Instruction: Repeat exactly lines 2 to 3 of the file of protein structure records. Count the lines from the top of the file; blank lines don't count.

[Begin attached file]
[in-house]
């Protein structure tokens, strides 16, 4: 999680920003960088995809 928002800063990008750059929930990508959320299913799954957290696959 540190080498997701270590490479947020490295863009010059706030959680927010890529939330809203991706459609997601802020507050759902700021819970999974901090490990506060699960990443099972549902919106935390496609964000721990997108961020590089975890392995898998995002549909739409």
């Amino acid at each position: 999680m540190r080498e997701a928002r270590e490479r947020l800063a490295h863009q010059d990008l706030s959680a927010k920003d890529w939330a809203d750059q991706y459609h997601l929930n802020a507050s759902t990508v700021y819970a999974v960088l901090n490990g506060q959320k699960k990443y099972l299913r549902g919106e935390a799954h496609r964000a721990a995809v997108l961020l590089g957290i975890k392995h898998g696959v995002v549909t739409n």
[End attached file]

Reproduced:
């Protein structure tokens, strides 16, 4: 999680920003960088995809 928002800063990008750059929930990508959320299913799954957290696959 540190080498997701270590490479947020490295863009010059706030959680927010890529939330809203991706459609997601802020507050759902700021819970999974901090490990506060699960990443099972549902919106935390496609964000721990997108961020590089975890392995898998995002549909739409």
């Amino acid at each position: 999680m540190r080498e997701a928002r270590e490479r947020l800063a490295h863009q010059d990008l706030s959680a927010k920003d890529w939330a809203d750059q991706y459609h997601l929930n802020a507050s759902t990508v700021y819970a999974v960088l901090n490990g506060q959320k699960k990443y099972l299913r549902g919106e935390a799954h496609r964000a721990a995809v997108l961020l590089g957290i975890k392995h898998g696959v995002v549909t739409n």